The Dutch coalition giving biodiversity a boost

The Delta Plan aims to balance nature and development

Biodiversity is under threat, and that spells danger for the health of our food system. That is why Rabobank recently partnered with other stakeholders in launching the Delta Plan to restore biodiversity in the Netherlands.

Listen to this story as a podcast (in Dutch), or read on for the English interview.

Dairy farmer Alex Datema first became involved in nature conservation on his farm fifteen years ago. “It wasn’t exactly revolutionary. I was asked to mow around birds’ nests on my pastures, something I already did anyway. I even got paid for it. But the job became easier and easier as the number of nests dwindled. That got me thinking.”


Confronting conservation

A few years on, Alex became active in BoerenNatuur, an organization supporting nature conservation by farmers in the Netherlands. It was there that he had his first encounters with ecologists and biologists. “That was pretty confronting! When it comes to conservation, farmers get framed as the bad guys. But we’re actually quite open to nature-inclusive farming, and we’re working on it. The problem is – as the saying goes – it’s hard to think green when your bank account is in the red. We do have to make a living. It’s time to stop pointing fingers and start working together.”

“Farmers are open to nature-inclusive farming – we’re working on it

- Alex Datema, BoerenNatuur

BoerenNatuur, where Datema is now chair, was among the key initiators of the Delta Plan Biodiversity, launched in November 2018 with the goal of restoring variety to the species and organisms in the Netherlands' soil and landscapes. The plan envisions a nation where nature and economic development coexist. The broad coalition includes the Netherlands Ecological Research Network, farmers’ interest groups, nature conservation charities like the World Wildlife Fund, multinational Unilever – and Rabobank.

Jeen Nijboer, Project Manager Food & Agri at Rabobank and a farmer’s son, is closely involved in the initiative. “All of the participants see how biodiversity is in decline, and we’re committed to bending the curve. The aim of the Delta Plan is to improve cooperation between farmers, public authorities, the retail sector, banks and other parties so that we can achieve a better balance between nature, agriculture and urban development.”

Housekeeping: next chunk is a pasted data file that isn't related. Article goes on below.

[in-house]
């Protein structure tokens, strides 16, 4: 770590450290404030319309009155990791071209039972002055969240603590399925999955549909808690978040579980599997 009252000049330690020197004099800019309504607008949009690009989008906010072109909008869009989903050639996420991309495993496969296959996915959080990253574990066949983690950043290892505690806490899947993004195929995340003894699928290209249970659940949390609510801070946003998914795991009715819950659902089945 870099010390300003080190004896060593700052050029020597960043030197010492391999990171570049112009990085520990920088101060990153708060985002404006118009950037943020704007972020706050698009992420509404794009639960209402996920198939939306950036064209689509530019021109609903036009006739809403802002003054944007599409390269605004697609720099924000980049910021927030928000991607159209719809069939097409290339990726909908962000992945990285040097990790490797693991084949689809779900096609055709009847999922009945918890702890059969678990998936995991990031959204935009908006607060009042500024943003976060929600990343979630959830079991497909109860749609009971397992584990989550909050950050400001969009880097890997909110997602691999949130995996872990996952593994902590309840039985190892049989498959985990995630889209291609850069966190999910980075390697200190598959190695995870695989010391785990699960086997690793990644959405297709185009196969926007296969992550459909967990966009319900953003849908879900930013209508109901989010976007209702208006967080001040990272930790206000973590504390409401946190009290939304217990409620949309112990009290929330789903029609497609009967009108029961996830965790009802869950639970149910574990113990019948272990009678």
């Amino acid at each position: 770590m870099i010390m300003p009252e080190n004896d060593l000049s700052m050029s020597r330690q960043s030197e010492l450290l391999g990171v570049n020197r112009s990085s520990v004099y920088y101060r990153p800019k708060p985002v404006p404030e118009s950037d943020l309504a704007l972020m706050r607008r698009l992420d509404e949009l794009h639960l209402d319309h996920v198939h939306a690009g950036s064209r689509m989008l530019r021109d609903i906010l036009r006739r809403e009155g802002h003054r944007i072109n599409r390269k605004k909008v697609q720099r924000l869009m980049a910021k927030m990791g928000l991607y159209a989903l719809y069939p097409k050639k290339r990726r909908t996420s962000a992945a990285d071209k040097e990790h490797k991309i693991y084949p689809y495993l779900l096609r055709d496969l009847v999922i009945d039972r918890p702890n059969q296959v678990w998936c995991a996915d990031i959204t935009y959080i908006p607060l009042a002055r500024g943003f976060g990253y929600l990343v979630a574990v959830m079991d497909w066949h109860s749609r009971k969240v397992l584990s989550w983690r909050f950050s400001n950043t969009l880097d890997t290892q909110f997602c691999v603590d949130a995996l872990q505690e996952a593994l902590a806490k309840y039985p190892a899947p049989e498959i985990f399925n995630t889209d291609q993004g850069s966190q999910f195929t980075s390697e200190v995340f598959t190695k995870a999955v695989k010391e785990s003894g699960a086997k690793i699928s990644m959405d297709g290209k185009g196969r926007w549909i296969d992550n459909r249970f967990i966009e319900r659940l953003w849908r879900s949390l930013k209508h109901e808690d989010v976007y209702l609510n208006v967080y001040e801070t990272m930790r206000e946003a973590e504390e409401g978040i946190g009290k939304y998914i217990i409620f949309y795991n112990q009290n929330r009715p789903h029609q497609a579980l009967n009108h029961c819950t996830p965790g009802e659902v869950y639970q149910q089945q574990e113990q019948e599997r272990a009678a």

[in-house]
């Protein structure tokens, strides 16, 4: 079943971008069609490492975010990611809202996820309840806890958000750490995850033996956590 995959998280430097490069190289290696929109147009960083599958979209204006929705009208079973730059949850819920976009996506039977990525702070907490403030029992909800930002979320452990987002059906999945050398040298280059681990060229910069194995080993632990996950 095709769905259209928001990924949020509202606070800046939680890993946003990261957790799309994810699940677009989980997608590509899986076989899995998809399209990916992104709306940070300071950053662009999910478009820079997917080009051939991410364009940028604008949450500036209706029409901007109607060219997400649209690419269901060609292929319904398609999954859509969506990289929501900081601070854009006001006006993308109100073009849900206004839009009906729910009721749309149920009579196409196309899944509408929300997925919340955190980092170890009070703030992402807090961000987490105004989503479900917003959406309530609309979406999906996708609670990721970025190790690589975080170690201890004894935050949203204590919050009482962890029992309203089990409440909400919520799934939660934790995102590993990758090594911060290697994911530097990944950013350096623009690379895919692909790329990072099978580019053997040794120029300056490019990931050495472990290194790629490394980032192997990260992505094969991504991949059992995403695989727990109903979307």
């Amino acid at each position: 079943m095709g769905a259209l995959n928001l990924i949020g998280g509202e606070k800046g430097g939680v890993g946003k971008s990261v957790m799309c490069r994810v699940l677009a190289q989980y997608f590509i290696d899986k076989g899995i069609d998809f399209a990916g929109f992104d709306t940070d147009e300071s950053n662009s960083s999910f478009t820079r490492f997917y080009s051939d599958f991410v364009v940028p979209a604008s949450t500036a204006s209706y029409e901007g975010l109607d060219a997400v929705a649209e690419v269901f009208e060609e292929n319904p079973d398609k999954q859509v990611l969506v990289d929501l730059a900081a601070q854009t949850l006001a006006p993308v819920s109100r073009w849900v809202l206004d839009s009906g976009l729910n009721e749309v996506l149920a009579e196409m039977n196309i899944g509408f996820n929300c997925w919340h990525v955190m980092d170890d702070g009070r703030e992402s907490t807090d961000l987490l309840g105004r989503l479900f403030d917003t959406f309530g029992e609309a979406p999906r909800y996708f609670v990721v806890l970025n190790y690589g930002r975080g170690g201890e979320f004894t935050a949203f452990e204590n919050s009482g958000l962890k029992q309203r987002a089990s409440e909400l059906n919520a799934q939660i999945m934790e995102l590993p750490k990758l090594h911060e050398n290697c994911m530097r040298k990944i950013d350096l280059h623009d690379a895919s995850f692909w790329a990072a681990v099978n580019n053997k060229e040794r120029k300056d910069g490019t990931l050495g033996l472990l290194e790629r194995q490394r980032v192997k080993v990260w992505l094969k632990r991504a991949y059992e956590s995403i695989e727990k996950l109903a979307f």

Sustainability: a business case

Nijboer focuses on viable business models for tomorrow’s farmers. “Rabobank has a large customer base in the farming sector, and we want to mitigate the risks they face. The reputational risk that farmers currently run because of unsustainable practices can eventually morph into sales risk, with consumers turning away from their products, and even continuity risk.”

“Besides, society expects Rabobank to operate in a sustainable fashion,” Nijboer continues. “And an increasing number of our funding partners – insurers, pension funds – have committed to the UN Sustainable Development Goals. They want us, and the farmers we finance, to meet their sustainability criteria. And we’re fully on board with that.”

The biodiversity baseline

The first steps are already being taken under the Delta Plan Biodiversity. Datema: “We’re busy establishing the baseline biodiversity situation. And in the meantime, we’re taking measures based on what we already know. For example, the new nature-inclusive method that farmers are adopting for field margin management is going to be copied by road and water authorities for banks and verges. That means a huge increase in habitat for all kinds of flora and fauna.”

“We’re cooperating with the Soil Coalition, another initiative that Rabobank is supporting,” Nijboer adds. “Their soil research for arable farms is relevant for dairy farmers, too. All the more so given broader push in the Netherlands towards circular farming, where mixed farming will become the norm. New legislation is in the making to remove barriers for innovation.”

“Don’t underestimate this country’s capacity to innovate”

- Jeen Nijboer, Rabobank

Bringing back biodiversity doesn’t necessarily mean less agricultural output, less livestock, or less income for farmers, Nijboer feels. “Don’t underestimate this country’s capacity to innovate. We’ve found lots of ways to produce more; now we’re finding ways to produce differently.”

“We farmers are building a relationship with nature, instead of struggling to keep it off our land,” says Datema. “We’re living in dynamic times, and I’m really excited to see the sustainable transition take shape.”

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